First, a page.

For over two decades now, Sub-Saharan Africa has been superimposed in a coercive and contradictory neo-liberal development economism agenda. According to this paradigm, markets and not states are the fundamental determinants of distributive justice and human flourishing through the promotion of economic growth that is believed to trickle down to the poor in due time. Despite the global intellectual criticism of this neo-liberal development economics orthodox of measuring development and wellbeing in terms of market induced economic growth, autocratic states in Sub-Saharan Africa that have accumulated un-dimensional growth continue to be applauded as role models on poverty reduction, wellbeing and social justice by donors and global development institutions such as the World Bank and international monetary fund (IMF). This is basically because they have wholly embraced the implementation of the anti-pro-poor neo-liberal structural adjustment tool kit. This study uses a critical hermeneutics methodology to expose the distortions embedded in neo-liberal gross domestic product (GDP) growth cartographies and how these disguise the social injustices against the poor in Sub-Saharan Africa with particular reference to Uganda. The study contends that in measuring development and wellbeing, human rights and social justice must take precedence over economic efficiency and GDP growth for that matter.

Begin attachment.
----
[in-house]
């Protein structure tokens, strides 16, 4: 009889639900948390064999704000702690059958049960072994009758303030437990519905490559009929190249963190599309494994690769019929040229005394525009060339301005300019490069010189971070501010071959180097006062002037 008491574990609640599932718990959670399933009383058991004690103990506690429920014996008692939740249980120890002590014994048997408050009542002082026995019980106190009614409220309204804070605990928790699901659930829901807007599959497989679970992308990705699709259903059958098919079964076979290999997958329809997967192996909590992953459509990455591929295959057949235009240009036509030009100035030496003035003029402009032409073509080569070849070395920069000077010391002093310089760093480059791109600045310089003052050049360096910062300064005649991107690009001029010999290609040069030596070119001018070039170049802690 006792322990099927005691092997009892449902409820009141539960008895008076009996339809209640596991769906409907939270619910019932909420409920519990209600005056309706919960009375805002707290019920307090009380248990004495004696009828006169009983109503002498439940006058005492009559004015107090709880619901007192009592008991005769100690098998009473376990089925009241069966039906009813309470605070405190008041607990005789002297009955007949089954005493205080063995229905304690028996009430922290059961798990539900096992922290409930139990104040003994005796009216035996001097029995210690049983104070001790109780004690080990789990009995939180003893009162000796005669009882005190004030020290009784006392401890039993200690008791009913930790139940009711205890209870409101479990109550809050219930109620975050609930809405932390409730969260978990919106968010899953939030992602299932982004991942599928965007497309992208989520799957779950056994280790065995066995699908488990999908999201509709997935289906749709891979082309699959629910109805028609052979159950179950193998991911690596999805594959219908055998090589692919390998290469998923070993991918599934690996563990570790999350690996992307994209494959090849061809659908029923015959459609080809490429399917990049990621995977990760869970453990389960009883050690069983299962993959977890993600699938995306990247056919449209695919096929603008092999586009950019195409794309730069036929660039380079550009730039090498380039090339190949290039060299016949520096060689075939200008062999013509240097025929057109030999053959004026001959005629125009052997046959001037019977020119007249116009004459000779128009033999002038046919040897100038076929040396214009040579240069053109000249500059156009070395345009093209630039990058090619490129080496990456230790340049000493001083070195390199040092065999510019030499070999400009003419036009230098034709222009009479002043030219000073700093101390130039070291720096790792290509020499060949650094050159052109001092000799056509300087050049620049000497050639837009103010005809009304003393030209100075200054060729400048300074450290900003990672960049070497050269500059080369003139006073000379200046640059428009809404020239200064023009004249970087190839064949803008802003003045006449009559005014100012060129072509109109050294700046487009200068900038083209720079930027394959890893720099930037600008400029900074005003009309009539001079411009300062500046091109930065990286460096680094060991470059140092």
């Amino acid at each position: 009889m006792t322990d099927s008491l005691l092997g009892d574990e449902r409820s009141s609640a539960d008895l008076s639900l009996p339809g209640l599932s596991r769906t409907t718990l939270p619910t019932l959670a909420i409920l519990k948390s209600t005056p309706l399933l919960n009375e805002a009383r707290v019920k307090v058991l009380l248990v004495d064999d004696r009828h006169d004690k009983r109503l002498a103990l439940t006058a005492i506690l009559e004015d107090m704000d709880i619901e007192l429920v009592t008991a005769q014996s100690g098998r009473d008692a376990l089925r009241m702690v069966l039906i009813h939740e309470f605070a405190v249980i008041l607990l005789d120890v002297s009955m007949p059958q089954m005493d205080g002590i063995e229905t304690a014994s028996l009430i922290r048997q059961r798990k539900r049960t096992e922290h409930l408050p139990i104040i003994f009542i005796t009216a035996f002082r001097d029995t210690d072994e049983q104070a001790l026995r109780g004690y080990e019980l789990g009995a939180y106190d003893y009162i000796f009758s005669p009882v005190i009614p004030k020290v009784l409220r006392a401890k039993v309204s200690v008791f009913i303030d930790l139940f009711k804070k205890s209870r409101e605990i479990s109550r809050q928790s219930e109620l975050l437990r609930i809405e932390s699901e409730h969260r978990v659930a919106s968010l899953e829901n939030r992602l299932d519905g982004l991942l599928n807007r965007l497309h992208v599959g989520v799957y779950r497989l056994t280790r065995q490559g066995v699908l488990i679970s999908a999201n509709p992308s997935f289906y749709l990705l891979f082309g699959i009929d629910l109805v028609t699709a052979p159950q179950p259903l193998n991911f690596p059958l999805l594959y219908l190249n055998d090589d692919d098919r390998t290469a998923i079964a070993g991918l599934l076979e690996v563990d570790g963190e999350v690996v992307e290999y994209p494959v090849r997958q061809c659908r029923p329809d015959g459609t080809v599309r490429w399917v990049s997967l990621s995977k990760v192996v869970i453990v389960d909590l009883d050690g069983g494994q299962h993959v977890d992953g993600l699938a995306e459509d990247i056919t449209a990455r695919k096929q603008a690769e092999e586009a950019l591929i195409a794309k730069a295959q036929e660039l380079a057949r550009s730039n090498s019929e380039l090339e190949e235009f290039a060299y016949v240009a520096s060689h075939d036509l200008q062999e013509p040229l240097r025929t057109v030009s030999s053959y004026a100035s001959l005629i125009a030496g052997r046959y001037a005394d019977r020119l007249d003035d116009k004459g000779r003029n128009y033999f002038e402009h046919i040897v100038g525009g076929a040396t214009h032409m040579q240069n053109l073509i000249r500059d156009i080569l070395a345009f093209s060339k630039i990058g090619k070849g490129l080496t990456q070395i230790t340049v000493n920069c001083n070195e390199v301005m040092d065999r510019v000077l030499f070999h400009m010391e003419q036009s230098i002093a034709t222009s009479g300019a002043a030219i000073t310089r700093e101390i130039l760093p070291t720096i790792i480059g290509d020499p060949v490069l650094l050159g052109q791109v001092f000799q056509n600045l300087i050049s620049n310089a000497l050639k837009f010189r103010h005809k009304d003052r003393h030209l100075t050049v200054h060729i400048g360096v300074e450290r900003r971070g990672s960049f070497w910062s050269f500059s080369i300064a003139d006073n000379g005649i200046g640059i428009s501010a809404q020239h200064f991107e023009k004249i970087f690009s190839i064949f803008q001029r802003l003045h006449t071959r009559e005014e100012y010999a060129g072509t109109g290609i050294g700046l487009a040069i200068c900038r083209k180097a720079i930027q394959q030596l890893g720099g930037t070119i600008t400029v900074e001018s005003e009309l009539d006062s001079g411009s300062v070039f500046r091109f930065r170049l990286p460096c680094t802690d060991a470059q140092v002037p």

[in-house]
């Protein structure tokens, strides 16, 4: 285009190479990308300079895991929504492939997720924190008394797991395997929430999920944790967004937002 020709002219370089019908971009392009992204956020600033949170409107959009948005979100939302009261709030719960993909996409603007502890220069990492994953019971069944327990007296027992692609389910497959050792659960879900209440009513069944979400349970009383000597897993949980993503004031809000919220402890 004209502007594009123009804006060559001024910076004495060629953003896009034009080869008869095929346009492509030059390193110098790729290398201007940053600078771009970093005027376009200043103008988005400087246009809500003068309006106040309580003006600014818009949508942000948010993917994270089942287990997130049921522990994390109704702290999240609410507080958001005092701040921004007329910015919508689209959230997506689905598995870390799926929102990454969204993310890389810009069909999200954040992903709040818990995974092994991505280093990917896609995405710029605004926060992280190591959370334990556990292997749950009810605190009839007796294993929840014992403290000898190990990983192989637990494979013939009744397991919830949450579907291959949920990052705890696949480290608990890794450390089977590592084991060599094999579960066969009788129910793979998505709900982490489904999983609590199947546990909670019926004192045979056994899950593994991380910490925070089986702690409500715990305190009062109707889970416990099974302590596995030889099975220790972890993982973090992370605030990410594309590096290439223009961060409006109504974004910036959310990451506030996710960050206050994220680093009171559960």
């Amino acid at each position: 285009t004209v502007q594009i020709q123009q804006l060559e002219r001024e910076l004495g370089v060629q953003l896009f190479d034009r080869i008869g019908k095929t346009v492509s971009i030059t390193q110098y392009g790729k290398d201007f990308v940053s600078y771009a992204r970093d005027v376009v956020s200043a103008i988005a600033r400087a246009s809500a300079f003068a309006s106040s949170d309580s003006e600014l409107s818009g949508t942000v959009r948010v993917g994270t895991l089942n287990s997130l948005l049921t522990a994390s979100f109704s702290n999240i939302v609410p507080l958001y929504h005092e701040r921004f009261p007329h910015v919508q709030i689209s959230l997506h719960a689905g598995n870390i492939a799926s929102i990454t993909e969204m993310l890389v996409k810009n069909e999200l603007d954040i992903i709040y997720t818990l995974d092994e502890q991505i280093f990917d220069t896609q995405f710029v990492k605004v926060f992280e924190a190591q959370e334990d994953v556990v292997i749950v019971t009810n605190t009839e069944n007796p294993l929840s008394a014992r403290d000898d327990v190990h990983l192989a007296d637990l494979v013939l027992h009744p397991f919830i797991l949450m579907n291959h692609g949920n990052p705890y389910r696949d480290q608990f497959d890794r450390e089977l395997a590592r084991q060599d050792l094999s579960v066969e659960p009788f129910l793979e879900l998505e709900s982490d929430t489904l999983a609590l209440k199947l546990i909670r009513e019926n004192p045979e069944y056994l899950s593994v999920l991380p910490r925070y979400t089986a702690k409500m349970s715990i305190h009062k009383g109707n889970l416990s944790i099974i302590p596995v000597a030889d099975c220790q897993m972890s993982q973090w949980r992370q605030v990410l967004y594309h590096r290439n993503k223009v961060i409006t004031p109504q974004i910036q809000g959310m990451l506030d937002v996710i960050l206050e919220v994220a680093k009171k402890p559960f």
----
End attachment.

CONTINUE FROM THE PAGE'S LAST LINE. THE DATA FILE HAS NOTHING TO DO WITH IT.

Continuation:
Key words: Cartographies, Neo-liberal development, social injustices, Sub-Saharan Africa.
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